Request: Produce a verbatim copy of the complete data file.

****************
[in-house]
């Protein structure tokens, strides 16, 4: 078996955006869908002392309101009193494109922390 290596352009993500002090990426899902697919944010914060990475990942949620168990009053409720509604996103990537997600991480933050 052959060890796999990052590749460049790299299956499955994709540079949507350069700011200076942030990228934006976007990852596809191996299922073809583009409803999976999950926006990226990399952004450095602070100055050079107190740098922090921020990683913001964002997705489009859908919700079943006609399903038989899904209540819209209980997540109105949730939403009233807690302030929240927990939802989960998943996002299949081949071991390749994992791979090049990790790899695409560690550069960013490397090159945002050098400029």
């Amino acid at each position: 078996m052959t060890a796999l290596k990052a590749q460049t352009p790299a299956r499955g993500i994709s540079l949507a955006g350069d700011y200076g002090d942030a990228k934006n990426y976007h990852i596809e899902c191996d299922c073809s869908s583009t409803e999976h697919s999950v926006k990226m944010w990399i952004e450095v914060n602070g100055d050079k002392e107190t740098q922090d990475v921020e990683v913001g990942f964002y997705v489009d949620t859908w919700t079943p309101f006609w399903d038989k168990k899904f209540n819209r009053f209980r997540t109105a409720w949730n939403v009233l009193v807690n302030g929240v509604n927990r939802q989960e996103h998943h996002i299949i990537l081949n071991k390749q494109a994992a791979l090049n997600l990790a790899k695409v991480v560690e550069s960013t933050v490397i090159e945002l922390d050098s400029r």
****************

[in-house]
């Protein structure tokens, strides 16, 4: 078996955006869908002392309101009193494109922390 290596352009993500002090990426899902697919944010914060990475990942949620168990009053409720509604996103990537997600991480933050 052959060890796999990052590749460049790299299956499955994709540079949507350069700011200076942030990228934006976007990852596809191996299922073809583009409803999976999950926006990226990399952004450095602070100055050079107190740098922090921020990683913001964002997705489009859908919700079943006609399903038989899904209540819209209980997540109105949730939403009233807690302030929240927990939802989960998943996002299949081949071991390749994992791979090049990790790899695409560690550069960013490397090159945002050098400029």
């Amino acid at each position: 078996m052959t060890a796999l290596k990052a590749q460049t352009p790299a299956r499955g993500i994709s540079l949507a955006g350069d700011y200076g002090d942030a990228k934006n990426y976007h990852i596809e899902c191996d299922c073809s869908s583009t409803e999976h697919s999950v926006k990226m944010w990399i952004e450095v914060n602070g100055d050079k002392e107190t740098q922090d990475v921020e990683v913001g990942f964002y997705v489009d949620t859908w919700t079943p309101f006609w399903d038989k168990k899904f209540n819209r009053f209980r997540t109105a409720w949730n939403v009233l009193v807690n302030g929240v509604n927990r939802q989960e996103h998943h996002i299949i990537l081949n071991k390749q494109a994992a791979l090049n997600l990790a790899k695409v991480v560690e550069s960013t933050v490397i090159e945002l922390d050098s400029r």